All news from Anaesthesiology

Scientist Seek to Standardize Treatments for Childhood Rheumatic Diseases

Pediatric rheumatic diseases are a varied group of rare diseases including juvenile forms of arthritis, lupus, fibromyalgia, and other conditions. Currently, there is considerable variability in how patients with these diseases are treated in clinical practice, making it difficult to understand which therapies work best. A new study published in the journal Arthritis & Rheumatology examines recent efforts to address this challenge.

Novel Treatment for AML and Possibly Other Cancers

In the new research published today in Cancer Cell, researchers have figured out a way to prevent MYB, one of the most potent cancer-aiding proteins, from activating genes in AML, an aggressive form of leukaemia. Tested in mice, the new method resulted in dramatic cancer reduction and no harm to healthy cells. This could lead to a new therapy for AML and possibly other cancers.

Human gene therapy: Advances in Cancer and Blood Disorders

Virotherapy capable of destroying tumor cells and activating anti-tumor immune reactions, and the use of engineered hematopoietic stem cells (HSCs) to deliver replacement genes that have the potential to cure blood diseases are among the key areas of gene therapy being advanced by German researchers and highlighted in a special issue of Human Gene Therapy, a peer-reviewed journal from Mary Ann Liebert, Inc., publishers. The issue is available free on the Human Gene Therapy website.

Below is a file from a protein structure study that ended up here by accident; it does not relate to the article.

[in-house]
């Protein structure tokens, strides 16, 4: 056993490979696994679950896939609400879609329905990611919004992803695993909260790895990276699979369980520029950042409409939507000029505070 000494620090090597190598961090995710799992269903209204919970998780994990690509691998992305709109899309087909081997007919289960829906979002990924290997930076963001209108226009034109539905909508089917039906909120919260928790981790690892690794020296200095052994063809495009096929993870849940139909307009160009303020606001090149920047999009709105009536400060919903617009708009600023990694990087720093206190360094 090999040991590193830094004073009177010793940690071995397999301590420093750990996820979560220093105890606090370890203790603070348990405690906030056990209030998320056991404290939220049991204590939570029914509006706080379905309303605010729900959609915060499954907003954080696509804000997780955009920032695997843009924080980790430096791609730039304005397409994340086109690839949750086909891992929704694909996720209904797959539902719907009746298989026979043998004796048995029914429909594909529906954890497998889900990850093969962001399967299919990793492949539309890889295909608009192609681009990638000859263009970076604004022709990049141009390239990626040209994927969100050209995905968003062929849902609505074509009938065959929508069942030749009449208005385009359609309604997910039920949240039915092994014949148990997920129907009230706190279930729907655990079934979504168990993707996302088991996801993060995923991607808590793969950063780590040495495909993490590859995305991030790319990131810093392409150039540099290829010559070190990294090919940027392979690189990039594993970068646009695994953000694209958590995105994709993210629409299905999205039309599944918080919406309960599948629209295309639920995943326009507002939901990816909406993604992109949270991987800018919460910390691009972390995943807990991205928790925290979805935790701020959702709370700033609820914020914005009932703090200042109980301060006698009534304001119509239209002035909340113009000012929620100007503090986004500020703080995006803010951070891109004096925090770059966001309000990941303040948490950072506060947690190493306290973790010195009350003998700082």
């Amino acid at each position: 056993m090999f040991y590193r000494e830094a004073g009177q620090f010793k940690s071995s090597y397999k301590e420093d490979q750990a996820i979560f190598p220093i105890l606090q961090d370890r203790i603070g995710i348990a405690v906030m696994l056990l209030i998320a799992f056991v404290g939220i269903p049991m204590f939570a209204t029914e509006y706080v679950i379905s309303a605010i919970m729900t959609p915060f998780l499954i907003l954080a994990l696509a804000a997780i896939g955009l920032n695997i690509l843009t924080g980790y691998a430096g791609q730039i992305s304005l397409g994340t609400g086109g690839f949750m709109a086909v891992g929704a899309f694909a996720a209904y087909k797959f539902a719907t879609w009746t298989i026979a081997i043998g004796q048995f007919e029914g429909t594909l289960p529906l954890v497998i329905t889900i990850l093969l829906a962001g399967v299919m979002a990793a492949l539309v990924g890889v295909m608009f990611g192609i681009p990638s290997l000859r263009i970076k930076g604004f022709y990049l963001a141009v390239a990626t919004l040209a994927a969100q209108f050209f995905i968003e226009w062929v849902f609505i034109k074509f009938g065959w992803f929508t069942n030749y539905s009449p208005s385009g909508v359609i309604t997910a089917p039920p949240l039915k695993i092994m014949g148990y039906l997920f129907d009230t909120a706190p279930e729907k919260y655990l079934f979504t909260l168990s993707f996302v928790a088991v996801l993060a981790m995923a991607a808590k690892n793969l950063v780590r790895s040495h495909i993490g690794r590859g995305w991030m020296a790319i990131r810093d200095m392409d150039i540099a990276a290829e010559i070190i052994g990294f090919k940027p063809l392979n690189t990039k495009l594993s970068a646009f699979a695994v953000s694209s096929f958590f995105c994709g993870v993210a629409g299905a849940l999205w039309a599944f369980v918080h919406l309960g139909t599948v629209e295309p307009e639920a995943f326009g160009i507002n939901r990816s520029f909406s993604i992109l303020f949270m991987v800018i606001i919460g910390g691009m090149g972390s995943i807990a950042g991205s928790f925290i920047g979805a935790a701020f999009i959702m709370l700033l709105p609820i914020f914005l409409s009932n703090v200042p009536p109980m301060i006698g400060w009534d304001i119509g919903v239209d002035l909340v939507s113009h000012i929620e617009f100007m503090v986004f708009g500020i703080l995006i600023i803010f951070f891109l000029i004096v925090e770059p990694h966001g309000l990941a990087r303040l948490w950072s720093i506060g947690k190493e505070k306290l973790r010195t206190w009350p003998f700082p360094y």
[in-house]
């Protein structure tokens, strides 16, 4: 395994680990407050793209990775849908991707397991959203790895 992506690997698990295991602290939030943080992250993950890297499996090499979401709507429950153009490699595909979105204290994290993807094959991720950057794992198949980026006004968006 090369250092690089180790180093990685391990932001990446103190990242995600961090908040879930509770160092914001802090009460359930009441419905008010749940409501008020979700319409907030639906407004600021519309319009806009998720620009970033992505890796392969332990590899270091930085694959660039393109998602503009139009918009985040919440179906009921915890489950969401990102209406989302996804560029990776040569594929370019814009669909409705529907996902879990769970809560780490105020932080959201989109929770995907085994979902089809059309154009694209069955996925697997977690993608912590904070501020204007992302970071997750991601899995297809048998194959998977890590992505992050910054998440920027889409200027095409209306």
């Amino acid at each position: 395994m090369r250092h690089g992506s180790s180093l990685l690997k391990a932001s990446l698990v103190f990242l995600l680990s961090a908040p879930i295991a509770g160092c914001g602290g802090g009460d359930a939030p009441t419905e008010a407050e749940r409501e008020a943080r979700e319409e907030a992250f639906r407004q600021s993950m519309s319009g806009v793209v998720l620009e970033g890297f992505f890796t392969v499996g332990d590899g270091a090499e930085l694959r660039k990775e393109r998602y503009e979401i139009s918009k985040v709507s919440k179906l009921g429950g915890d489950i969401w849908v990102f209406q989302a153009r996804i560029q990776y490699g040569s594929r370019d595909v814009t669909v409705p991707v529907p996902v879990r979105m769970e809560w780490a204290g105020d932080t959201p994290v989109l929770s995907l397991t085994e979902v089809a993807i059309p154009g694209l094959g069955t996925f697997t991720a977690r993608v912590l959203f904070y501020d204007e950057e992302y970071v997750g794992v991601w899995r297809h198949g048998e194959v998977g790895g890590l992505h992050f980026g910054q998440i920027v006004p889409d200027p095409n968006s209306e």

Quest MRI to Identify Earliest Signs of Alzheimer's Disease in Mice

Alzheimer's disease begins before the signs of memory loss, so some recent scientific efforts have focused on recognizing the earliest signs that portend disease onset. Those telltale signs, called biomarkers , would enable patients to receive treatment for Alzheimer's sooner. So, the National Institutes of Health called for research proposals to find new ways to diagnose Alzheimer's disease and predict its progression.

Predictors of Life Expectancy Inequality

According to new study findings published in the JAMA Intern Medicine, multivariable analyses that include the risk factors suggest that the variations in life expectancy are largely explained by behavioural and metabolic risk factors, with socioeconomic and race/ethnicity factors no longer being statistically significant.

Reforms to improve access to affordable, high quality child care

For families in the U.S., the costs of high-quality child care are exorbitant, especially for those with children under age five. A new policy proposal, "Public Investments in Child Care," by Dartmouth Associate Professor of Economics Elizabeth Cascio, finds that current federal child care tax policies are not benefiting the families most burdened by childcare costs. Therefore, Cascio outlines a new policy that could replace the current federal child care tax policies. The research examines child care for children ages 0-12 years, with a focus on 0-4 years.

Physicians Face Complexity When Managing Medical Requests from Nonpatients

A new study published in the Annals of Family Medicine has reported that researchers explored junior and senior family physicians' experiences with and attitudes toward managing medical requests from nonpatients. Senior physicians were more confident with handling medical questions from family or friends. While, junior physicians found this process more difficult, and they were more cautious about avoiding the potential consequences and pitfalls, according to the study.